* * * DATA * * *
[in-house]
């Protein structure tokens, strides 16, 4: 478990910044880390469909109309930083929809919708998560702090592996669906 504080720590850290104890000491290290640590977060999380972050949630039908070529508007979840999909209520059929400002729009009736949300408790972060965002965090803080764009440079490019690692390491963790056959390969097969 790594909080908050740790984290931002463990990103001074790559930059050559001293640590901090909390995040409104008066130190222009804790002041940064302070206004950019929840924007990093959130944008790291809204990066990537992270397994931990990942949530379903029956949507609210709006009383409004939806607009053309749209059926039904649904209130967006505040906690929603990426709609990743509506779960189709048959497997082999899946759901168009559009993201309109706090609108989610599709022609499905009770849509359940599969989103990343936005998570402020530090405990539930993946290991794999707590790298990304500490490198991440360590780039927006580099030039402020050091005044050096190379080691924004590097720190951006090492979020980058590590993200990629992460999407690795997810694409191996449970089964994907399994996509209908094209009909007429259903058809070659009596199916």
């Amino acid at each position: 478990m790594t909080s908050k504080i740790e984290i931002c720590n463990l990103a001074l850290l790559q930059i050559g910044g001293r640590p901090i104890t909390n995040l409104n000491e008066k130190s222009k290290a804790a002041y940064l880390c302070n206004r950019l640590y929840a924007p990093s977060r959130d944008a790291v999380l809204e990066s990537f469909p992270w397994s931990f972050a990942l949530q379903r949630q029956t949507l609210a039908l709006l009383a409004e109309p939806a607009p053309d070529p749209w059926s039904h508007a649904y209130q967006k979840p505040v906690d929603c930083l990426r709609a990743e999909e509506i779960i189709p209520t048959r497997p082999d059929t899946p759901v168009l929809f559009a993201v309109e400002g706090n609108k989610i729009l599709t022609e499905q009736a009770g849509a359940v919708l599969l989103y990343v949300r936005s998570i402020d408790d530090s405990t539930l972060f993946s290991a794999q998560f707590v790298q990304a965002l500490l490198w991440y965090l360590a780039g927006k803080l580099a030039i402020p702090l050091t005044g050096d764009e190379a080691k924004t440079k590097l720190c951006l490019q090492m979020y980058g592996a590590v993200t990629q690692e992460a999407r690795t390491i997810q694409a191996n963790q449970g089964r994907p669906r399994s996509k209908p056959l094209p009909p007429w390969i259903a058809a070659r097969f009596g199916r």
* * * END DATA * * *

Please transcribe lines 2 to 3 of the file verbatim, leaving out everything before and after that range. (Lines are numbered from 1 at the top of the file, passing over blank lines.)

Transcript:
């Protein structure tokens, strides 16, 4: 478990910044880390469909109309930083929809919708998560702090592996669906 504080720590850290104890000491290290640590977060999380972050949630039908070529508007979840999909209520059929400002729009009736949300408790972060965002965090803080764009440079490019690692390491963790056959390969097969 790594909080908050740790984290931002463990990103001074790559930059050559001293640590901090909390995040409104008066130190222009804790002041940064302070206004950019929840924007990093959130944008790291809204990066990537992270397994931990990942949530379903029956949507609210709006009383409004939806607009053309749209059926039904649904209130967006505040906690929603990426709609990743509506779960189709048959497997082999899946759901168009559009993201309109706090609108989610599709022609499905009770849509359940599969989103990343936005998570402020530090405990539930993946290991794999707590790298990304500490490198991440360590780039927006580099030039402020050091005044050096190379080691924004590097720190951006090492979020980058590590993200990629992460999407690795997810694409191996449970089964994907399994996509209908094209009909007429259903058809070659009596199916």
């Amino acid at each position: 478990m790594t909080s908050k504080i740790e984290i931002c720590n463990l990103a001074l850290l790559q930059i050559g910044g001293r640590p901090i104890t909390n995040l409104n000491e008066k130190s222009k290290a804790a002041y940064l880390c302070n206004r950019l640590y929840a924007p990093s977060r959130d944008a790291v999380l809204e990066s990537f469909p992270w397994s931990f972050a990942l949530q379903r949630q029956t949507l609210a039908l709006l009383a409004e109309p939806a607009p053309d070529p749209w059926s039904h508007a649904y209130q967006k979840p505040v906690d929603c930083l990426r709609a990743e999909e509506i779960i189709p209520t048959r497997p082999d059929t899946p759901v168009l929809f559009a993201v309109e400002g706090n609108k989610i729009l599709t022609e499905q009736a009770g849509a359940v919708l599969l989103y990343v949300r936005s998570i402020d408790d530090s405990t539930l972060f993946s290991a794999q998560f707590v790298q990304a965002l500490l490198w991440y965090l360590a780039g927006k803080l580099a030039i402020p702090l050091t005044g050096d764009e190379a080691k924004t440079k590097l720190c951006l490019q090492m979020y980058g592996a590590v993200t990629q690692e992460a999407r690795t390491i997810q694409a191996n963790q449970g089964r994907p669906r399994s996509k209908p056959l094209p009909p007429w390969i259903a058809a070659r097969f009596g199916r």